The Rajapakses needed to win the war, because the success of their dynastic project depended on that. Even supporters of the Ruling Family make little attempt to defend their development record or to gainsay the charges of unprecedented corruption and nepotism. In this context the Rajapakses needed to defeat the LTTE and restore Sinhala supremacy over Sri Lanka in order to justify their claim to long term power. Patriotism to the Rajapakses was both a cloak for their crimes and misdeeds and a cudgel to beat their enemies with, just as it was for Vellupillai Pirapaharan. As the UTHR-J (University Teachers for Human Rights – Jaffna) points out in its latest report covering the final phase of the war, “For both Prabhakaran’s war of national liberation and Rajapakse’s war for national sovereignty, one unstated motive assumed the greatest significance – the entrenchment of unchallenged personal power. Rajapakse followed Prabhakaran in calling his political enemies “traitors.” Both used the cover of war to kill their enemies; and for both the expression of critical independent opinion was anathema. Both ran regimes that killed exponents of independent opinion – regulating the media in the euphemism above” (Let Them Speak: The Truth about Sri Lanka’s Victims of War – UTHR Special Report No. 34 – 13.12.2009).
The advent of a powerful new candidate in place of Ranil Wickremesinghe and the presence of a truly independent Election Commissioner have prised opened some of the democratic spaces closed by the Rajapakses. But these openings may well be temporary ones; in fact they may not even outlast the Presidential Election if Mahinda Rajapakse wins an outright victory. In that event, the Rajapakses will unleash all their power to win a two thirds majority at the parliamentary election without which the constitutional changes necessary for the success of the dynastic project cannot happen. A leader who is deliberately preventing the implementation of one of the two most democratic constitutional changes in the history of Sri Lanka, the 17th Amendment, cannot be a true democrat.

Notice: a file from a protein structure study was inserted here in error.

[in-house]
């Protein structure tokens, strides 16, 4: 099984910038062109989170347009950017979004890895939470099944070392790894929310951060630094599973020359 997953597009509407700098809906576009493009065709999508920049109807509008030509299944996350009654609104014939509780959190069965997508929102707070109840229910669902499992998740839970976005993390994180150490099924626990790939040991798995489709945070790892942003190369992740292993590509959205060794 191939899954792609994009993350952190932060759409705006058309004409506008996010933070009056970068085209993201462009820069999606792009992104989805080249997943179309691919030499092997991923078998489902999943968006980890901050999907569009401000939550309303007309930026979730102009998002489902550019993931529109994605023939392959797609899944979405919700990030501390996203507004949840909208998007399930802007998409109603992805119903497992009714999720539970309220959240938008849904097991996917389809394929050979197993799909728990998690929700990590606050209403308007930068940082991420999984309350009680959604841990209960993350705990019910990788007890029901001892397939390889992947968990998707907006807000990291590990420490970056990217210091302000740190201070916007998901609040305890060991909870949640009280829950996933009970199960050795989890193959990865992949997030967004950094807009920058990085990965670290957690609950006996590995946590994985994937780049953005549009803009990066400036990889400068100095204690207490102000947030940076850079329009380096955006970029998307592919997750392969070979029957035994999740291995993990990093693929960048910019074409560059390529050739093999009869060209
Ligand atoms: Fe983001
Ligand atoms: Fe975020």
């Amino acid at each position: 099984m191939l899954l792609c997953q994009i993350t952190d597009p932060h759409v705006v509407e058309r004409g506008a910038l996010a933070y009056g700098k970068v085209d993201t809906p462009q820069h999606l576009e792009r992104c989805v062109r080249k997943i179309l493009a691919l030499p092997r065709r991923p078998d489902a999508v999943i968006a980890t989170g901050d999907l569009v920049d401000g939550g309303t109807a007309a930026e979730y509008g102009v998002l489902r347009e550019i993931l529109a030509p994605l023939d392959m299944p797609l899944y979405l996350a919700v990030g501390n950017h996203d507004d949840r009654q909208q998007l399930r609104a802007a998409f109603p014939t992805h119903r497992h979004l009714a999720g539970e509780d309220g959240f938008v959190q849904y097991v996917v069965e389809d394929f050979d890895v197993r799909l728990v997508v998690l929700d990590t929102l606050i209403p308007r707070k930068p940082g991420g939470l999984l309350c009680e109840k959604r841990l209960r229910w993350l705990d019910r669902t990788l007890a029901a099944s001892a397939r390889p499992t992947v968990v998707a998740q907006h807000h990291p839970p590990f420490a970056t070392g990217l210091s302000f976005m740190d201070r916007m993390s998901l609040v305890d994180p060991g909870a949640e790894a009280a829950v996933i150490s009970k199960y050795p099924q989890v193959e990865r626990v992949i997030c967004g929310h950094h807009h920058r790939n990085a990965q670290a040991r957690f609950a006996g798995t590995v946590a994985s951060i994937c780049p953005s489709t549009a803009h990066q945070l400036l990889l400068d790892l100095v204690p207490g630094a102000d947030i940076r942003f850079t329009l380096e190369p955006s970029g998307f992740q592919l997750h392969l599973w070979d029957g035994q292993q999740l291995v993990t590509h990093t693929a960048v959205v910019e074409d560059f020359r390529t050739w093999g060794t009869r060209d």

Unfortunately, Gen. Sarath Fonseka’s democratic credentials are equally suspect. In the past he has been as anti-democratic and intolerant as the Rajapakse brothers. His metamorphosis from an autocrat to democrat may be genuine or it may be spurious. Candidate Fonseka can be all things to all men and make promises by the bushel; but there is no guarantee that a President Fonseka will honour those undertakings. Nor is there a mechanism in Sri Lanka to ensure that a victorious Mr. Fonseka keeps his promises or at least does not depart too far from the path he promised to adhere to during election season. Given the nature of the two candidates, it is no exaggeration to say that Lankan democracy is facing a threat to its very survival, from within its own bowels.
A Legacy of Bitterness
At his inaugural rally, Mahinda Rajapakse passionately reiterated that neither “his government nor he would seek money from LTTE leader Vellupillai Pirapaharan’s parents for any matter and will not betray the nation by doing so” (Daily mirror 19.12.2009). This statement demonstrates yet again the Sinhala supremacist outlook of the Rajapakses and their fundamental incapacity to see the difference between Tamils and Tigers.
After all, Vellupillai Pirapaharan’s parents were never members of the LTTE. The fact that their son waged a long war against Sri Lanka does not make them guilty of any crime. President Rajapakse’s remarks demonstrate his Sinhala supremacist and anti-modern outlook. With such a dominant ideology, it is little wonder that post-war, hundreds of thousands of civilian Tamils were incarcerated in internment camps. And if the Commander in Chief equates Tigers with their family members, in public, would not have his forces done the same in the battlefield, away from the eyes of the world?